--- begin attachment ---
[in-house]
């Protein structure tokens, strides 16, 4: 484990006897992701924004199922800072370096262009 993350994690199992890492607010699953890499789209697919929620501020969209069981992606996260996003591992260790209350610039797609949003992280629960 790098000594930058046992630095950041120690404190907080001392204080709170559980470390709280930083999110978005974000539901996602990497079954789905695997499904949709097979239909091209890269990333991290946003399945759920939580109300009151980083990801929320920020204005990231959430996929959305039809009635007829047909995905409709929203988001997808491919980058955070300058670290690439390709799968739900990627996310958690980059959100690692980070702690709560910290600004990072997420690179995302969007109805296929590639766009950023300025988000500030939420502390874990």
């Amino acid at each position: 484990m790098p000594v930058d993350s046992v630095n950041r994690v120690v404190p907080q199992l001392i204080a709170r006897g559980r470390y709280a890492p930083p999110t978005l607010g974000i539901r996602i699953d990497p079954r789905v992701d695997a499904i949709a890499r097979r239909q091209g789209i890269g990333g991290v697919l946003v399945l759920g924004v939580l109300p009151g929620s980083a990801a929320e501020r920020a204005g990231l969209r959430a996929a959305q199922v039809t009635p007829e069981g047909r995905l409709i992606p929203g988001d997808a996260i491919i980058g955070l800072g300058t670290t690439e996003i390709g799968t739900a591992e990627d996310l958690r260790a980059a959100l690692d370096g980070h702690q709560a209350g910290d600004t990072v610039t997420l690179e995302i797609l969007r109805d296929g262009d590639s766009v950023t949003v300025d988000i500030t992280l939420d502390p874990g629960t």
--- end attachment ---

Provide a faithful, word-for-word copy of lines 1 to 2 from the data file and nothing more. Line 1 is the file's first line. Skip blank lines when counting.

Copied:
[in-house]
């Protein structure tokens, strides 16, 4: 484990006897992701924004199922800072370096262009 993350994690199992890492607010699953890499789209697919929620501020969209069981992606996260996003591992260790209350610039797609949003992280629960 790098000594930058046992630095950041120690404190907080001392204080709170559980470390709280930083999110978005974000539901996602990497079954789905695997499904949709097979239909091209890269990333991290946003399945759920939580109300009151980083990801929320920020204005990231959430996929959305039809009635007829047909995905409709929203988001997808491919980058955070300058670290690439390709799968739900990627996310958690980059959100690692980070702690709560910290600004990072997420690179995302969007109805296929590639766009950023300025988000500030939420502390874990």